Find The Music In The Valleys

Guest post by Mark Cunningham

Music is one of those things that writers have to decide.  It’s kind of like Beatles or Stones.  I am a music guy, that’s all there is to it.  For the record I am listening to a very tasty Phish soundboard as I type. 

Now, a lot of those who don’t write to music choose silence to limit distractions.  Where do they write? I can’t help but wonder.  Silence is something I do when I’m sleeping, both by nature and circumstances.  If I am looking to check into writer land, nothing does the trick virtually instantaneously like tunes. 

I suggest to those who choose whatever silence they have the opportunity to obtain over music, that perhaps they simply have not found the right kind.  Music, like love and beverage, has all sorts of textures and flavors.  There is a certain type of music that is good for writing, although it is clearly different for each individual. 

For me, music skims the story, like a rock going across the water.  It’s there, keeping pace in between skips, but it lands now and then, making a point.  When it is clicking, my fingers are jamming with the music, laying down words directly from my muse.  Again, I heartily recommend it.  You just have to find the right skimming music for you.

The first thing about skimming music, is that it shouldn’t be the main event.  Skimming music needs to be able to assume a backseat when required.  This typically suggests music that is more instrumental than lyrical.  I love Dylan, but when I am writing, Visions of Johanna has a chance of getting in the way, as it’s mostly landing.  The same thing goes for Frank Zappa, unless he is just playing guitar, in which case he keeps it very airborne. 

My personal preferences are jam bands and jazz.  Both are ideal for putting on headphones and skimming.  Both employ typically longish pieces and both are liberal with time changes to keep it interesting.  I find myself losing myself in my fingers as a good jam goes on.  Usually, a lot gets written.  Classical music is also perfect for skimming.  It flows and has very nice transitions.  Mozart, Bach and Schubert have always worked well for me.  I also wrote a lot of a short story on a train once to Carmen.  I have found that no matter the flavor of the music, when the texture is live, it seems to work better for skimming.  Live performances seem to promote spontaneity and improvisation.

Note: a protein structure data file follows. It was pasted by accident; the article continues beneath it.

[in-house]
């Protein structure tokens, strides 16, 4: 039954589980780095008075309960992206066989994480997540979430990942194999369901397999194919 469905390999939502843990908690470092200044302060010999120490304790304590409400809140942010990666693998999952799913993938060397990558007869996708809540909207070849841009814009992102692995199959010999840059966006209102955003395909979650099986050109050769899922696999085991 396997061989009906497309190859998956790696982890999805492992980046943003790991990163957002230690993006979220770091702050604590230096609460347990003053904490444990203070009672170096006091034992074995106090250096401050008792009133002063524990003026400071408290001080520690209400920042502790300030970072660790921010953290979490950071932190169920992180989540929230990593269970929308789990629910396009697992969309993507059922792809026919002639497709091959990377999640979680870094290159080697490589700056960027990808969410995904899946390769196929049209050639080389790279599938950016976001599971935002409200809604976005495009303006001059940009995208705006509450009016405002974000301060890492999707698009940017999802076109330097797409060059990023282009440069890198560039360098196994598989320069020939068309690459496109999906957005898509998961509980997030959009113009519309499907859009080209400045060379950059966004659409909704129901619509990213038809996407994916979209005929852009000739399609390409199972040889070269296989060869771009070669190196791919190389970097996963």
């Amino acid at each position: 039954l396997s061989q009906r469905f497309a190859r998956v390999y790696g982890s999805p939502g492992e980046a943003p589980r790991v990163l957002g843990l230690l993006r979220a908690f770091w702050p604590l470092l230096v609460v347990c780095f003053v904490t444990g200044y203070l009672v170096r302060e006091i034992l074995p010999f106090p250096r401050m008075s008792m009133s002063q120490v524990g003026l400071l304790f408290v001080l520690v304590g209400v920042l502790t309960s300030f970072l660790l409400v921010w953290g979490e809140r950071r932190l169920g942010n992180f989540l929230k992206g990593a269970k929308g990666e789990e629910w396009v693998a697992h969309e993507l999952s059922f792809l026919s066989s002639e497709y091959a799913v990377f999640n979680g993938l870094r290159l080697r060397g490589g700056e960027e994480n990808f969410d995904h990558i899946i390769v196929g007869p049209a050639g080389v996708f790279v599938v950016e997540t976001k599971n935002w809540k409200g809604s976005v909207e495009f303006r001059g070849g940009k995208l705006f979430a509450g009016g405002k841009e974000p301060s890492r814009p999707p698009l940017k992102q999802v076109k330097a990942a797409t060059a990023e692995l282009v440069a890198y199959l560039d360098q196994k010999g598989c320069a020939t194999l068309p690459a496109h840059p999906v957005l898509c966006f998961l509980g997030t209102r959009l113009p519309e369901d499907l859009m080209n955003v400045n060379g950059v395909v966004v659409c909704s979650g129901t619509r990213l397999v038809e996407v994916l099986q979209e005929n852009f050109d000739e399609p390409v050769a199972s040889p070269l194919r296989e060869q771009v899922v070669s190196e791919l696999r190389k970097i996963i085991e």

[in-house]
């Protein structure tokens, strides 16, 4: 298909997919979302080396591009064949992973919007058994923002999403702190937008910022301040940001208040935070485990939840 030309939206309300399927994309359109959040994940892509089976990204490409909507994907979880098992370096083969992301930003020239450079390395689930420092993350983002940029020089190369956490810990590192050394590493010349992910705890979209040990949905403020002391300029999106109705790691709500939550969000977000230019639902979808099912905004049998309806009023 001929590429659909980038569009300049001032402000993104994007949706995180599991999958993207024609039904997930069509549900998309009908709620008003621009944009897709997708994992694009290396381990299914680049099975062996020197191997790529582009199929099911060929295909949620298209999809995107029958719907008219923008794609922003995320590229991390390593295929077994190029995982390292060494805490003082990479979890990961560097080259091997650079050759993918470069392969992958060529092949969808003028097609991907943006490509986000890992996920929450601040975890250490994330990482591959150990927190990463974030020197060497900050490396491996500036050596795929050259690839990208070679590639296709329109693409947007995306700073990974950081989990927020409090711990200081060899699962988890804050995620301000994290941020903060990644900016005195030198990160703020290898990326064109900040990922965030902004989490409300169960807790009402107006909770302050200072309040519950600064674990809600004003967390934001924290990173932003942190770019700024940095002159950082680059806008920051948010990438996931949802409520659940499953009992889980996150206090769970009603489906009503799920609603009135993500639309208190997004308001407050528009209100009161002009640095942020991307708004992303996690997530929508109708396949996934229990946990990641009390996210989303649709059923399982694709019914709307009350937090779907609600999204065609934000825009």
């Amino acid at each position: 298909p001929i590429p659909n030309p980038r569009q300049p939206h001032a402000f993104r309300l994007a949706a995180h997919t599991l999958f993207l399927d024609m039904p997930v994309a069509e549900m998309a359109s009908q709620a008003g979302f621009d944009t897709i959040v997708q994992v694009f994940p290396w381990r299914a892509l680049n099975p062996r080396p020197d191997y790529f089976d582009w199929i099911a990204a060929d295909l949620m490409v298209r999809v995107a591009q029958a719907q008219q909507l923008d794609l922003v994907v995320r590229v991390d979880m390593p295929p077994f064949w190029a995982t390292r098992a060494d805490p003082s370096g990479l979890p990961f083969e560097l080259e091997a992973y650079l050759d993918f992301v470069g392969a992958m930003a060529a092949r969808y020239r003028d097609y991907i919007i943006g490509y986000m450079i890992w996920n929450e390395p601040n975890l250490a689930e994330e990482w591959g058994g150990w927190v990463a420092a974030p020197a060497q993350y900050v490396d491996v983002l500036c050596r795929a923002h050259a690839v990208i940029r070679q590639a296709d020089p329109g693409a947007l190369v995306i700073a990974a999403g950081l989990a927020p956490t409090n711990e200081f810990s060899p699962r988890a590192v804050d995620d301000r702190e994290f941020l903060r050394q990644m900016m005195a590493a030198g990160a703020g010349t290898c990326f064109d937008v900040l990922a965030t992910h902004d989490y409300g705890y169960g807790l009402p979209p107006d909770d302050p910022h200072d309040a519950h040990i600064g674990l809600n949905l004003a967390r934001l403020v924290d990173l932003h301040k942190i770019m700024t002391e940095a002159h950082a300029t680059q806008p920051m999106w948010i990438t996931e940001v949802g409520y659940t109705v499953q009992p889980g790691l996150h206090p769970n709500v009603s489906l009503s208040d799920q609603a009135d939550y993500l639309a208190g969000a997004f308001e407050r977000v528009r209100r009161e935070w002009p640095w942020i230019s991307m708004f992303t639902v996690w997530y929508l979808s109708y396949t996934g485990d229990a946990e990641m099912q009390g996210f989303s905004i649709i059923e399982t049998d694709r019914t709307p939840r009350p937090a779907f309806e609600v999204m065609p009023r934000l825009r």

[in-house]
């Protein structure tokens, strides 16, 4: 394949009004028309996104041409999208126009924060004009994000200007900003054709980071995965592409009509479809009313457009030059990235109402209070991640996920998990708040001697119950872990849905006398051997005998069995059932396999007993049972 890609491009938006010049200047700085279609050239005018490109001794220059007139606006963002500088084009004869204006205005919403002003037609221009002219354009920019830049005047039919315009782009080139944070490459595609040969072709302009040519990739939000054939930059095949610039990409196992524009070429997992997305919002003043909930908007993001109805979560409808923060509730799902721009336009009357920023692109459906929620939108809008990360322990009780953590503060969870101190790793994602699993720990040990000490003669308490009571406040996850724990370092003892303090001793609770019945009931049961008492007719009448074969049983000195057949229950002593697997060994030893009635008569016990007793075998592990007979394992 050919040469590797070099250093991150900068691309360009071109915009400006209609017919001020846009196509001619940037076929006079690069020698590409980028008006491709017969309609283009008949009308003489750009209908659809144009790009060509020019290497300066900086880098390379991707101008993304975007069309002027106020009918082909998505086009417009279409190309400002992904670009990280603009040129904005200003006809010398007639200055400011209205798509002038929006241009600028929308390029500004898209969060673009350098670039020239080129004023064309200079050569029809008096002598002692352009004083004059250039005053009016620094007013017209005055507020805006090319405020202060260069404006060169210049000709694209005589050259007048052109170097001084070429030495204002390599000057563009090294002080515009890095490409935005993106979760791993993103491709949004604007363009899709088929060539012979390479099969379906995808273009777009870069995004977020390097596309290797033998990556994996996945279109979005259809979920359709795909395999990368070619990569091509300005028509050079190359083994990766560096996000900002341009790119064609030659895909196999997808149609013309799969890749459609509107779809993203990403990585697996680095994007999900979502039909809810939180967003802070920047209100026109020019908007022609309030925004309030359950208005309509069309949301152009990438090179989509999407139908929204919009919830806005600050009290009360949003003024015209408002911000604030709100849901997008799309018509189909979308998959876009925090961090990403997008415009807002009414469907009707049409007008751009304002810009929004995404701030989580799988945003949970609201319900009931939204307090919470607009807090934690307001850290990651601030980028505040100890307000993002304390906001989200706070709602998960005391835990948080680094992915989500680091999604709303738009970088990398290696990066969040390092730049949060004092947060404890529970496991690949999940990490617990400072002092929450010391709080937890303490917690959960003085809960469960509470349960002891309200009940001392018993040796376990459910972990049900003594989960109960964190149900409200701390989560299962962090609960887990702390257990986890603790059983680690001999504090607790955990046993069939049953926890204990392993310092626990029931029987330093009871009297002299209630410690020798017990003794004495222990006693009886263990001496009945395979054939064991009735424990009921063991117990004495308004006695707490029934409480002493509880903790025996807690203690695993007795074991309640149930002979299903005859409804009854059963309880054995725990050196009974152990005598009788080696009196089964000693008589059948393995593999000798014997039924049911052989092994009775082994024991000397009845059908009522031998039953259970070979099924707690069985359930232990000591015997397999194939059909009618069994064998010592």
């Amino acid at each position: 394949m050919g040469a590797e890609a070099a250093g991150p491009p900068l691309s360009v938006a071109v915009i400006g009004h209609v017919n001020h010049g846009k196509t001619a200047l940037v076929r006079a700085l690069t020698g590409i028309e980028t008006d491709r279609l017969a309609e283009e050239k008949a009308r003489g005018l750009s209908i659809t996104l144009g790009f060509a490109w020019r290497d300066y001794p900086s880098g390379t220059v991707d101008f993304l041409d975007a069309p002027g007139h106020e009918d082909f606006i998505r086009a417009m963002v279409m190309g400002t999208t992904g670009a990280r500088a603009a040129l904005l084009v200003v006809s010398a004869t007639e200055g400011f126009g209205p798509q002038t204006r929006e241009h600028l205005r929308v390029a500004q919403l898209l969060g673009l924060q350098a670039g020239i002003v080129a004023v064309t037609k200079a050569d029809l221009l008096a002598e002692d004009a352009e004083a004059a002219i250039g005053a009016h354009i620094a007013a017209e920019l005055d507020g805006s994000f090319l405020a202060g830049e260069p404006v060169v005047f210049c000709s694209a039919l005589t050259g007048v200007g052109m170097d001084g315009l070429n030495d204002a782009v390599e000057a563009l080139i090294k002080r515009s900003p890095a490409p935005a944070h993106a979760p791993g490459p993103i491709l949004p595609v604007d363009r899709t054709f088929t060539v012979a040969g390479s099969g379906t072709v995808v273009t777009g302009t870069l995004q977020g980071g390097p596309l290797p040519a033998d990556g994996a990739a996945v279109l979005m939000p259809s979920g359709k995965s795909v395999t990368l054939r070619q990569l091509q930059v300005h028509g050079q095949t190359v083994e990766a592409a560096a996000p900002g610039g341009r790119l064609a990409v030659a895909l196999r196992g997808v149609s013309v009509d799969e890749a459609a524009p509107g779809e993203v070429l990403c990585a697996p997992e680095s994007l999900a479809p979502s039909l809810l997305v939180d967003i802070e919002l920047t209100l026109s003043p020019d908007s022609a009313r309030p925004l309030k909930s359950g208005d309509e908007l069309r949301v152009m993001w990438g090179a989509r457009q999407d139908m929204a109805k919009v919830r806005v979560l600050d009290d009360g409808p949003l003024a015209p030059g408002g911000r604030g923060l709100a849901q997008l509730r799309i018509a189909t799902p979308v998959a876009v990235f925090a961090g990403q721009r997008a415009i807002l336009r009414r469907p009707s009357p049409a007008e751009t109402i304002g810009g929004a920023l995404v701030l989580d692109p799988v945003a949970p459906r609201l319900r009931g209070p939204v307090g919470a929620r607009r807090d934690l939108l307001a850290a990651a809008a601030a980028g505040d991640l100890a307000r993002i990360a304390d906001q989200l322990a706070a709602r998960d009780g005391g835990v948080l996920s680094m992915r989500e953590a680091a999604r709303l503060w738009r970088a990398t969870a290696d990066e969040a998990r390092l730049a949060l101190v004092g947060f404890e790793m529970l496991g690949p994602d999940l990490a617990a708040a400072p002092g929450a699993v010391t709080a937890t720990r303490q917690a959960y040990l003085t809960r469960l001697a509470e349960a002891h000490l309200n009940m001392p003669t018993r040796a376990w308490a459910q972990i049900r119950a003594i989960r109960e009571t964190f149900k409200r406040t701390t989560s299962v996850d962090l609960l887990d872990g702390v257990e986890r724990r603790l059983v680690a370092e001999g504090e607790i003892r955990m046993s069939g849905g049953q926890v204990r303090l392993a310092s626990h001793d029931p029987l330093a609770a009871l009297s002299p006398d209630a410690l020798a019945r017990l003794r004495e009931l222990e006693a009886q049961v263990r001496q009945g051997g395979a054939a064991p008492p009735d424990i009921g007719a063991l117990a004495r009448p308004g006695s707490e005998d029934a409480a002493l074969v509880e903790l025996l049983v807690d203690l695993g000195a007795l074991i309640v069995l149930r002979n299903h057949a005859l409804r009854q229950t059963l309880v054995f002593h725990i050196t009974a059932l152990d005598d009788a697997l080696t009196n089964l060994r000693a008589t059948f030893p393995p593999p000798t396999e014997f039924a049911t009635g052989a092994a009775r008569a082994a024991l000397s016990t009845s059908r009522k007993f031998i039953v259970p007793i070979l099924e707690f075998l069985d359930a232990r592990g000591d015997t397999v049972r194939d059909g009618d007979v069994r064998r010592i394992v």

One final note on skimming, I suggest it for writing, not reading.  When you are ready to read what you have written, especially during a long skim, it’s time to turn the music off.


Mark Cunningham is a US-based writer and sometime collaborator with Waxings. This extract is from a series of posts on a music-related writing exercise he calls ‘Over the Wall’. Read more about the exercise and Mark’s other projects at his blog, The Wombat Returns.




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4 Responses to Find The Music In The Valleys

  1. I can’t write in silence either! Good to know I’m not alone.

  2. Ara Jansen says:

    As a long time rock journo it’s perfect to listen to the album you’re writing about when you’re typing away. But I also have a stash of albums which I put on when I just need help getting into the writing zone for any type of story. They help send me into the story I’m writing and almost become invisible at some point as I get into whatever I am typing. Plus I have different music for mornings, after pick me ups, dusk and late nights. If i sat down and really thought about it, there’s a real intuitive way in which i choose what to listen to – and the same goes for non-writing time as well. Thanks Mark, i really enjoyed your piece!

  3. Lucia, you are definitely not alone. Ara, I also use music to get in the zone, whether on my way to a sales call for my day gig, or on my way to the keyboard for a sentence that will hopefully lead to a paragraph. I can also relate to the invisibility. I will be typing along, lost in the prose when all of the sudden, I come back and the music is there and there is no feeling quite like it. I am glad you enjoyed the post, as I enjoyed your response.

  4. Greg Doolan says:

    I’m either/or for music and writing, depending on a range of things, including mood and whether ideas for the page are clear in my mind or they are having trouble coming out.

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